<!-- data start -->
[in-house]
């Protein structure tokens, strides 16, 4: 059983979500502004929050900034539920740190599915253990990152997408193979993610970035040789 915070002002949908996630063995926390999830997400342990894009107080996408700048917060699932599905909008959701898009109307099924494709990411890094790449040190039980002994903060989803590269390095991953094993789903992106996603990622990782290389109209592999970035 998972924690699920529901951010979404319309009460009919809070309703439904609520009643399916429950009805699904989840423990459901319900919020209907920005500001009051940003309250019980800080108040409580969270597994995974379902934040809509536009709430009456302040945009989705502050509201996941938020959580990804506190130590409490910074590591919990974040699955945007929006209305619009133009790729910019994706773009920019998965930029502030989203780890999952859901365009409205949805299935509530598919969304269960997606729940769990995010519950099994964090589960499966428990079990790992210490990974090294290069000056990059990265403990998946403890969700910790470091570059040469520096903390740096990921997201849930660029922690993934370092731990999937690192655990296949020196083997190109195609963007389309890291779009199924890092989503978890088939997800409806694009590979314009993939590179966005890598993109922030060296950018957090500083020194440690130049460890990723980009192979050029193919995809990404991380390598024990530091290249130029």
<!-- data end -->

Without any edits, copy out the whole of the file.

[in-house]
């Protein structure tokens, strides 16, 4: 059983979500502004929050900034539920740190599915253990990152997408193979993610970035040789 915070002002949908996630063995926390999830997400342990894009107080996408700048917060699932599905909008959701898009109307099924494709990411890094790449040190039980002994903060989803590269390095991953094993789903992106996603990622990782290389109209592999970035 998972924690699920529901951010979404319309009460009919809070309703439904609520009643399916429950009805699904989840423990459901319900919020209907920005500001009051940003309250019980800080108040409580969270597994995974379902934040809509536009709430009456302040945009989705502050509201996941938020959580990804506190130590409490910074590591919990974040699955945007929006209305619009133009790729910019994706773009920019998965930029502030989203780890999952859901365009409205949805299935509530598919969304269960997606729940769990995010519950099994964090589960499966428990079990790992210490990974090294290069000056990059990265403990998946403890969700910790470091570059040469520096903390740096990921997201849930660029922690993934370092731990999937690192655990296949020196083997190109195609963007389309890291779009199924890092989503978890088939997800409806694009590979314009993939590179966005890598993109922030060296950018957090500083020194440690130049460890990723980009192979050029193919995809990404991380390598024990530091290249130029």